Rita Leistner’s charming DIY documentary Forest for the Trees brings to mind 2018’s The Biggest Little Farm. It has a similarly offbeat, good-natured mentality, and it shows how, little-by-little, an extraordinary amount of good can be achieved. Instead of starting a farm, the subjects of this doc plant trees with ardent fervor. Whether that fervor stems from competitiveness, need for money, salvation, or actual care for the environment, is beside the point. It’s the results that matter.
Leistner, prior to taking up photography and filmmaking duties, was a tree planter herself for ten years. Setting the film in British Columbia, she focuses on a community of tree planters – tough, like-minded people from all sorts of backgrounds. Some are drug addicts looking to rehabilitate, others are running from a dark past, quite a few are just happy to be earning above minimum wage. They get injured, weep bitter tears (it’s an arduous “emotional rollercoaster”) but resolutely press on, losing 8,000 calories a day. “Tree planters eat at least twice the amount as the average person,” someone states.
Leistner delves deep into the lives of those people. How to properly plant a tree is shown, of course. Terms like “cut block”, “cache”, “darts”, “overflow”, and “screefing” are explained. Every tree planter wants to be a “high baller” – the one who plants the most in the shortest amount of time. The peril of bugs (and importance of bug spray) is revealed. Even despite all the second-degree burns, back spasms, and bug bites, people come back, nature calling to them. It’s truly wondrous to see the tree-planters hopping around, inserting tree after tree into tiny holes they dig.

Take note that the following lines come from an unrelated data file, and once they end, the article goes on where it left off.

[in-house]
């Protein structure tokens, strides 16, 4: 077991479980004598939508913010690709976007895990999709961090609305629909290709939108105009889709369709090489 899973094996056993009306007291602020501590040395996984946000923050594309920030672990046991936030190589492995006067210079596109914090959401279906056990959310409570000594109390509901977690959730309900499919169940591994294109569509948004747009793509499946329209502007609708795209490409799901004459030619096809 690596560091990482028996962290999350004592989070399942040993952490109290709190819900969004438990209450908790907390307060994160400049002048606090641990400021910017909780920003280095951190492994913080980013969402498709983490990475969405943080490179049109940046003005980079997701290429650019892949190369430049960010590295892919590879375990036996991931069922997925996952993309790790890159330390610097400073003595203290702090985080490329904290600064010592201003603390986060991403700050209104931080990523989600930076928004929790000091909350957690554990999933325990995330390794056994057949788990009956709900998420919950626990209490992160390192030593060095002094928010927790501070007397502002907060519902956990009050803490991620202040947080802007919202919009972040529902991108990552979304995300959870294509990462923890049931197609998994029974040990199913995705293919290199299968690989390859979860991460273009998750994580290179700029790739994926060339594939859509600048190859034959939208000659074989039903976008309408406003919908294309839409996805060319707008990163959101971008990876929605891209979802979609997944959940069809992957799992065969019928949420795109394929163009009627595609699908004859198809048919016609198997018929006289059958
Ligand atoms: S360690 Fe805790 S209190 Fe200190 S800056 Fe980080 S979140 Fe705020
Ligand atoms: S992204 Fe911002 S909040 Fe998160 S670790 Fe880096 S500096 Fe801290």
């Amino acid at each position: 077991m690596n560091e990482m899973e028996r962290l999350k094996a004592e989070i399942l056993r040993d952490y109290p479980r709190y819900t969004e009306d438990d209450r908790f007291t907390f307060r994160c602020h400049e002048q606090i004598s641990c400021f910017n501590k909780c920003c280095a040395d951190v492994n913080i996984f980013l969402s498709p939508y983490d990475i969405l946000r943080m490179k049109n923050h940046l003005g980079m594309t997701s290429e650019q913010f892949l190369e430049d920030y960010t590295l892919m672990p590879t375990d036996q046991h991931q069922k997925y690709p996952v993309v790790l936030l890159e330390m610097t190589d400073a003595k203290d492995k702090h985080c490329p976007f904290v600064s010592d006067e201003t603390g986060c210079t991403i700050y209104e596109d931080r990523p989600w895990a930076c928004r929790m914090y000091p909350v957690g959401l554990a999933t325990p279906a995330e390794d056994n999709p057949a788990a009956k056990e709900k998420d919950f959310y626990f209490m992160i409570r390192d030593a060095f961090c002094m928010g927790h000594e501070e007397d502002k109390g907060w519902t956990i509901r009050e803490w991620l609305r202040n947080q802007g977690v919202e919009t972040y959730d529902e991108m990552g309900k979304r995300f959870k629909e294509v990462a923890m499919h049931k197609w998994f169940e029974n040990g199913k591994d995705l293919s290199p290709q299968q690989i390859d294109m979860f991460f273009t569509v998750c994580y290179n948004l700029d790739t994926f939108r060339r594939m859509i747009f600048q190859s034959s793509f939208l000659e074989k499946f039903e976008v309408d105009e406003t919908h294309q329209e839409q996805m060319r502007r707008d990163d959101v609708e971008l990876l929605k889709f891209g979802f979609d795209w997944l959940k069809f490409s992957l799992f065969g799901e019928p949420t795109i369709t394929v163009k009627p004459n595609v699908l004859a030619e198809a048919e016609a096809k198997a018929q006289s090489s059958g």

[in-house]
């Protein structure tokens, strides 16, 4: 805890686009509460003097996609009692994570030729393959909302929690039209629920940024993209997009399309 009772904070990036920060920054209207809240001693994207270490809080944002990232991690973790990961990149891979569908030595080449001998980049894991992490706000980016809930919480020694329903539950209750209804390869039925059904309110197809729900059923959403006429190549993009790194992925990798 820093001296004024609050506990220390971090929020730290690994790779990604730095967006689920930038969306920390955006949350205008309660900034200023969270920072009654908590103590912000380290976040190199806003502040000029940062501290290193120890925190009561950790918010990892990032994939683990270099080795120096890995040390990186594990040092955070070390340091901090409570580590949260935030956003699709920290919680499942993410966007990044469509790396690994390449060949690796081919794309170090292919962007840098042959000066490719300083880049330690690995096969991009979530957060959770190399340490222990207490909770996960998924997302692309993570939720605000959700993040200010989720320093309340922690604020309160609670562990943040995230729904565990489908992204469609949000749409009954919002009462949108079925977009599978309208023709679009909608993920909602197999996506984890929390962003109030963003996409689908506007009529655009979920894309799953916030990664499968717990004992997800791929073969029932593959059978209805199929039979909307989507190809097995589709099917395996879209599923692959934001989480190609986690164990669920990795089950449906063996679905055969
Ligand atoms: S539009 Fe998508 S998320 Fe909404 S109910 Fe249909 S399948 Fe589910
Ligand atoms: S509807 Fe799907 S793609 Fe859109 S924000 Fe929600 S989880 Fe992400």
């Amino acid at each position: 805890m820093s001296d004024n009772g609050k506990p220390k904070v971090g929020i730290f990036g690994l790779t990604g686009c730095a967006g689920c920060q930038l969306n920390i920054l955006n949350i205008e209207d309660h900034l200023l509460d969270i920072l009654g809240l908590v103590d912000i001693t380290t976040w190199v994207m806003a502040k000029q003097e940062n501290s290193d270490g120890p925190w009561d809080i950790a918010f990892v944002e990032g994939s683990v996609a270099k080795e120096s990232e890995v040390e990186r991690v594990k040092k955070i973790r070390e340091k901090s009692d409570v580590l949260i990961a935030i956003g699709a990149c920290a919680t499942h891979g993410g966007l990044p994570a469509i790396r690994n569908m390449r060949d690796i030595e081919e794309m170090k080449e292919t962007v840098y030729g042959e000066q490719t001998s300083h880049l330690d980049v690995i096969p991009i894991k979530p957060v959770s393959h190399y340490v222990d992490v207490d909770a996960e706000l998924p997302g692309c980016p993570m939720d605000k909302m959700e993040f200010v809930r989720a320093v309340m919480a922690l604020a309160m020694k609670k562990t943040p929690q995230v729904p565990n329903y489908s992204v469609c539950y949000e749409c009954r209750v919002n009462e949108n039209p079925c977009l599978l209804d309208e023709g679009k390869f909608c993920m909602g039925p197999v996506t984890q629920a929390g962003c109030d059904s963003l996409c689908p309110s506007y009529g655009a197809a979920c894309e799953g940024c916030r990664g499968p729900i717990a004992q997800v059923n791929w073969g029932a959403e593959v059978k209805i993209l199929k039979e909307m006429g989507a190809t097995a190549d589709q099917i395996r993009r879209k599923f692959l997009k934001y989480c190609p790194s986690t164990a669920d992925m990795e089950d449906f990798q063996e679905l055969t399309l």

The filmmaker has a real knack for visuals, her camerawork capturing remarkable shots of forests, emerald and swamp-green, thick and sparse, teeming with life and on the edge of destruction. She establishes a meditative tone that mirrors that of a tree-planter’s existence. The trick is to clear the mind and focus on the task at hand. Often, the documentary demands the same of its viewer.
It’s certainly an important subject that every human being should care about, yet the narrow scope of the documentary makes it a little niche. There’s a lot of still photography, courtesy of Leistner, which sometimes renders watching the film a little like leafing through an album, accompanied by twangy country music. A bit more context would have helped: what does deforestation look like in other regions? How bad is it, and can we reverse it? Leistner is so focused on her lovable tree-planters, it’s both charming and slightly off-putting.
That being said, Forest for the Trees is bound to make the viewer at least a little jealous of the palpable camaraderie on screen. It’s a workplace that welcomes women – a good chunk of the narrative revolves around female empowerment and how this historically male-dominated profession is now run by women (at least in this region). Most crucially, in the four years it took to make this film, its subjects planted 45 million trees. No small feat – and one worth checking out.